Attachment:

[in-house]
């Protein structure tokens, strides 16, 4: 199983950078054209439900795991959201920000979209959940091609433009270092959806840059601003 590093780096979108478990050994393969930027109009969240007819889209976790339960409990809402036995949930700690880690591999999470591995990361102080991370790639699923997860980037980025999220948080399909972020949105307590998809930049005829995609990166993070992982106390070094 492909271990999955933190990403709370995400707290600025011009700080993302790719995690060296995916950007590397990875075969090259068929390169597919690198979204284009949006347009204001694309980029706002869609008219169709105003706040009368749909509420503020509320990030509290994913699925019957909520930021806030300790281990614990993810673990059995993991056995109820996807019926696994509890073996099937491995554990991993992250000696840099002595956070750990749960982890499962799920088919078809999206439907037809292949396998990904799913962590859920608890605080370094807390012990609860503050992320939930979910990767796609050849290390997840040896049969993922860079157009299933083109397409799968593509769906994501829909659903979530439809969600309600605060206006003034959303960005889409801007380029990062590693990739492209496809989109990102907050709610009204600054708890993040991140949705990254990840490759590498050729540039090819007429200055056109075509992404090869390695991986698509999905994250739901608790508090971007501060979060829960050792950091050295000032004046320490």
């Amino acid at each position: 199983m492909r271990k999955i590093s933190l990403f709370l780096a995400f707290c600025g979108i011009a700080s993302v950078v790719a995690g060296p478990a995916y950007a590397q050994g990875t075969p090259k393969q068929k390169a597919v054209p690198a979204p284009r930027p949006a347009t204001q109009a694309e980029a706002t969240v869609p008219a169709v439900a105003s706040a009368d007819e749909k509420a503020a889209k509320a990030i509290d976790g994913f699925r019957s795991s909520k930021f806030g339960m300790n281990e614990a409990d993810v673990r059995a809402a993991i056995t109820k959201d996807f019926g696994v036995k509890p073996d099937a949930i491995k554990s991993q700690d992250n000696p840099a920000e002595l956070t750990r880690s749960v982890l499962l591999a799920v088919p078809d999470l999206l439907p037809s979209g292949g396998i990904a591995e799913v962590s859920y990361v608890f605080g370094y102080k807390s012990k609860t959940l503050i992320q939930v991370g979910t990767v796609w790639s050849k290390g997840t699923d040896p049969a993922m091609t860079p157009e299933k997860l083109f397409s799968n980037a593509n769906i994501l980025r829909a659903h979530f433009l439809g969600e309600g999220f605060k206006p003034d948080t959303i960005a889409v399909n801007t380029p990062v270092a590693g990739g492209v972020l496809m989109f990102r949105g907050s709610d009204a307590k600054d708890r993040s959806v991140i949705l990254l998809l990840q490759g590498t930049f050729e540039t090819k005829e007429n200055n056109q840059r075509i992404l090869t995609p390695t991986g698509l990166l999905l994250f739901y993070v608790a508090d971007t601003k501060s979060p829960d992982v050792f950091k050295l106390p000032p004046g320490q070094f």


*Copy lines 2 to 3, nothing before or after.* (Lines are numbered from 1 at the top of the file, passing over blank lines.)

């Protein structure tokens, strides 16, 4: 199983950078054209439900795991959201920000979209959940091609433009270092959806840059601003 590093780096979108478990050994393969930027109009969240007819889209976790339960409990809402036995949930700690880690591999999470591995990361102080991370790639699923997860980037980025999220948080399909972020949105307590998809930049005829995609990166993070992982106390070094 492909271990999955933190990403709370995400707290600025011009700080993302790719995690060296995916950007590397990875075969090259068929390169597919690198979204284009949006347009204001694309980029706002869609008219169709105003706040009368749909509420503020509320990030509290994913699925019957909520930021806030300790281990614990993810673990059995993991056995109820996807019926696994509890073996099937491995554990991993992250000696840099002595956070750990749960982890499962799920088919078809999206439907037809292949396998990904799913962590859920608890605080370094807390012990609860503050992320939930979910990767796609050849290390997840040896049969993922860079157009299933083109397409799968593509769906994501829909659903979530439809969600309600605060206006003034959303960005889409801007380029990062590693990739492209496809989109990102907050709610009204600054708890993040991140949705990254990840490759590498050729540039090819007429200055056109075509992404090869390695991986698509999905994250739901608790508090971007501060979060829960050792950091050295000032004046320490």
């Amino acid at each position: 199983m492909r271990k999955i590093s933190l990403f709370l780096a995400f707290c600025g979108i011009a700080s993302v950078v790719a995690g060296p478990a995916y950007a590397q050994g990875t075969p090259k393969q068929k390169a597919v054209p690198a979204p284009r930027p949006a347009t204001q109009a694309e980029a706002t969240v869609p008219a169709v439900a105003s706040a009368d007819e749909k509420a503020a889209k509320a990030i509290d976790g994913f699925r019957s795991s909520k930021f806030g339960m300790n281990e614990a409990d993810v673990r059995a809402a993991i056995t109820k959201d996807f019926g696994v036995k509890p073996d099937a949930i491995k554990s991993q700690d992250n000696p840099a920000e002595l956070t750990r880690s749960v982890l499962l591999a799920v088919p078809d999470l999206l439907p037809s979209g292949g396998i990904a591995e799913v962590s859920y990361v608890f605080g370094y102080k807390s012990k609860t959940l503050i992320q939930v991370g979910t990767v796609w790639s050849k290390g997840t699923d040896p049969a993922m091609t860079p157009e299933k997860l083109f397409s799968n980037a593509n769906i994501l980025r829909a659903h979530f433009l439809g969600e309600g999220f605060k206006p003034d948080t959303i960005a889409v399909n801007t380029p990062v270092a590693g990739g492209v972020l496809m989109f990102r949105g907050s709610d009204a307590k600054d708890r993040s959806v991140i949705l990254l998809l990840q490759g590498t930049f050729e540039t090819k005829e007429n200055n056109q840059r075509i992404l090869t995609p390695t991986g698509l990166l999905l994250f739901y993070v608790a508090d971007t601003k501060s979060p829960d992982v050792f950091k050295l106390p000032p004046g320490q070094f």